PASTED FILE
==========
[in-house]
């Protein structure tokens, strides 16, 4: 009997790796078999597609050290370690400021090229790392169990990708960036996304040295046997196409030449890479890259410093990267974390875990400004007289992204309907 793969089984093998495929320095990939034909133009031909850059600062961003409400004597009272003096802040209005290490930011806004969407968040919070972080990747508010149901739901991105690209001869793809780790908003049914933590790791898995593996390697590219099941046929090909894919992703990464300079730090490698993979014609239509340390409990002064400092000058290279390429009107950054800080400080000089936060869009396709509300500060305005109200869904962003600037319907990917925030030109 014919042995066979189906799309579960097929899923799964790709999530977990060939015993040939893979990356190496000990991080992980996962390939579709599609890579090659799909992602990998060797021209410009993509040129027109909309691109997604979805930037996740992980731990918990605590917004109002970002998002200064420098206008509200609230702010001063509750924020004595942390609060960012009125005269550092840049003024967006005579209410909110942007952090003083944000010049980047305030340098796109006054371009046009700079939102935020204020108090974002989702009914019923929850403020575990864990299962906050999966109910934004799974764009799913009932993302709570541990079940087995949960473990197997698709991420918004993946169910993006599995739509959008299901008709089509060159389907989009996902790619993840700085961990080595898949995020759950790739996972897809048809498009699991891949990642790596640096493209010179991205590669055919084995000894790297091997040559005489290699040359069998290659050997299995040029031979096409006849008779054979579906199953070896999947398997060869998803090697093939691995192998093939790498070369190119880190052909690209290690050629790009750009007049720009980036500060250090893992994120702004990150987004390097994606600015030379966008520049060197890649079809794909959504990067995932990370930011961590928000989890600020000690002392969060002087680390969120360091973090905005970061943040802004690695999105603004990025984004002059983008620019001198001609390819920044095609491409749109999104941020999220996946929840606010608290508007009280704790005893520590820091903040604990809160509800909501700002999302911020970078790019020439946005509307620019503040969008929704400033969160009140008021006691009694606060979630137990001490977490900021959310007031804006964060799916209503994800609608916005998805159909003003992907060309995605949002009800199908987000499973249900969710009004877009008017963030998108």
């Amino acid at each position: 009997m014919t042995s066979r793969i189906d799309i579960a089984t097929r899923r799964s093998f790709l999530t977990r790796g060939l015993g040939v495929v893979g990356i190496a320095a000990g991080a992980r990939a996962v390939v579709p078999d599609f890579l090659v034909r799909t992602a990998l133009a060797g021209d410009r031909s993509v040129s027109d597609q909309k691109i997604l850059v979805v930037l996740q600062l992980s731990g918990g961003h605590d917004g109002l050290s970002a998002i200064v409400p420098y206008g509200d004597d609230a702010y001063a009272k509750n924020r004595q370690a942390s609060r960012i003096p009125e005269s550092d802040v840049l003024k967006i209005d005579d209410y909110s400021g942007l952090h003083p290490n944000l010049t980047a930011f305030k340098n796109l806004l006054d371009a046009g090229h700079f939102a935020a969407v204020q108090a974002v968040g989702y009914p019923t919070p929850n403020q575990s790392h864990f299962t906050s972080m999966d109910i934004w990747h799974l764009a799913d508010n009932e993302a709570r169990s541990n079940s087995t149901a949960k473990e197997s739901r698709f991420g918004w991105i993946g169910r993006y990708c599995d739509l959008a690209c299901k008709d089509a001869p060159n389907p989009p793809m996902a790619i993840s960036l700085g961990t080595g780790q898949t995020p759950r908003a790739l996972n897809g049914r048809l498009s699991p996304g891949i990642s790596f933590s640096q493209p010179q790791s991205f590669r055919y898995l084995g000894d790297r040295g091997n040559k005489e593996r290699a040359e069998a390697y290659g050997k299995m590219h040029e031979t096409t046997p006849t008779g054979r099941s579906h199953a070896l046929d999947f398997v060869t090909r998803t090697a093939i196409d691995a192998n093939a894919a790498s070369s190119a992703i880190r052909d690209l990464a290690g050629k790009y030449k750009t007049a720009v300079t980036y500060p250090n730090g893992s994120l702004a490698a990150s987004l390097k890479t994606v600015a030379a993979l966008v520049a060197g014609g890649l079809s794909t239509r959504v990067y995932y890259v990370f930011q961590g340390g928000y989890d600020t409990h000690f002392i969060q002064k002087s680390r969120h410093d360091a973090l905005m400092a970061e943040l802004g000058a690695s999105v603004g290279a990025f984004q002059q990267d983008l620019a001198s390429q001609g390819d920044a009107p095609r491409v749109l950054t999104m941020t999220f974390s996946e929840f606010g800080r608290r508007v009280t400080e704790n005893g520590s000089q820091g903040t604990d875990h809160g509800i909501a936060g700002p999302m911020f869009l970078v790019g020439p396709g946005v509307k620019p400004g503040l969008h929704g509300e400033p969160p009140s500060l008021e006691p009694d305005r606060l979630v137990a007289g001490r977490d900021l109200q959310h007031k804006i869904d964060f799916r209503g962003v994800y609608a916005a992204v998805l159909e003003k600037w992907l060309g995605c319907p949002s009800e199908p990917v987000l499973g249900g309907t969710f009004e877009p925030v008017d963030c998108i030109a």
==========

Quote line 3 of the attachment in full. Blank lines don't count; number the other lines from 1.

């Amino acid at each position: 009997m014919t042995s066979r793969i189906d799309i579960a089984t097929r899923r799964s093998f790709l999530t977990r790796g060939l015993g040939v495929v893979g990356i190496a320095a000990g991080a992980r990939a996962v390939v579709p078999d599609f890579l090659v034909r799909t992602a990998l133009a060797g021209d410009r031909s993509v040129s027109d597609q909309k691109i997604l850059v979805v930037l996740q600062l992980s731990g918990g961003h605590d917004g109002l050290s970002a998002i200064v409400p420098y206008g509200d004597d609230a702010y001063a009272k509750n924020r004595q370690a942390s609060r960012i003096p009125e005269s550092d802040v840049l003024k967006i209005d005579d209410y909110s400021g942007l952090h003083p290490n944000l010049t980047a930011f305030k340098n796109l806004l006054d371009a046009g090229h700079f939102a935020a969407v204020q108090a974002v968040g989702y009914p019923t919070p929850n403020q575990s790392h864990f299962t906050s972080m999966d109910i934004w990747h799974l764009a799913d508010n009932e993302a709570r169990s541990n079940s087995t149901a949960k473990e197997s739901r698709f991420g918004w991105i993946g169910r993006y990708c599995d739509l959008a690209c299901k008709d089509a001869p060159n389907p989009p793809m996902a790619i993840s960036l700085g961990t080595g780790q898949t995020p759950r908003a790739l996972n897809g049914r048809l498009s699991p996304g891949i990642s790596f933590s640096q493209p010179q790791s991205f590669r055919y898995l084995g000894d790297r040295g091997n040559k005489e593996r290699a040359e069998a390697y290659g050997k299995m590219h040029e031979t096409t046997p006849t008779g054979r099941s579906h199953a070896l046929d999947f398997v060869t090909r998803t090697a093939i196409d691995a192998n093939a894919a790498s070369s190119a992703i880190r052909d690209l990464a290690g050629k790009y030449k750009t007049a720009v300079t980036y500060p250090n730090g893992s994120l702004a490698a990150s987004l390097k890479t994606v600015a030379a993979l966008v520049a060197g014609g890649l079809s794909t239509r959504v990067y995932y890259v990370f930011q961590g340390g928000y989890d600020t409990h000690f002392i969060q002064k002087s680390r969120h410093d360091a973090l905005m400092a970061e943040l802004g000058a690695s999105v603004g290279a990025f984004q002059q990267d983008l620019a001198s390429q001609g390819d920044a009107p095609r491409v749109l950054t999104m941020t999220f974390s996946e929840f606010g800080r608290r508007v009280t400080e704790n005893g520590s000089q820091g903040t604990d875990h809160g509800i909501a936060g700002p999302m911020f869009l970078v790019g020439p396709g946005v509307k620019p400004g503040l969008h929704g509300e400033p969160p009140s500060l008021e006691p009694d305005r606060l979630v137990a007289g001490r977490d900021l109200q959310h007031k804006i869904d964060f799916r209503g962003v994800y609608a916005a992204v998805l159909e003003k600037w992907l060309g995605c319907p949002s009800e199908p990917v987000l499973g249900g309907t969710f009004e877009p925030v008017d963030c998108i030109a």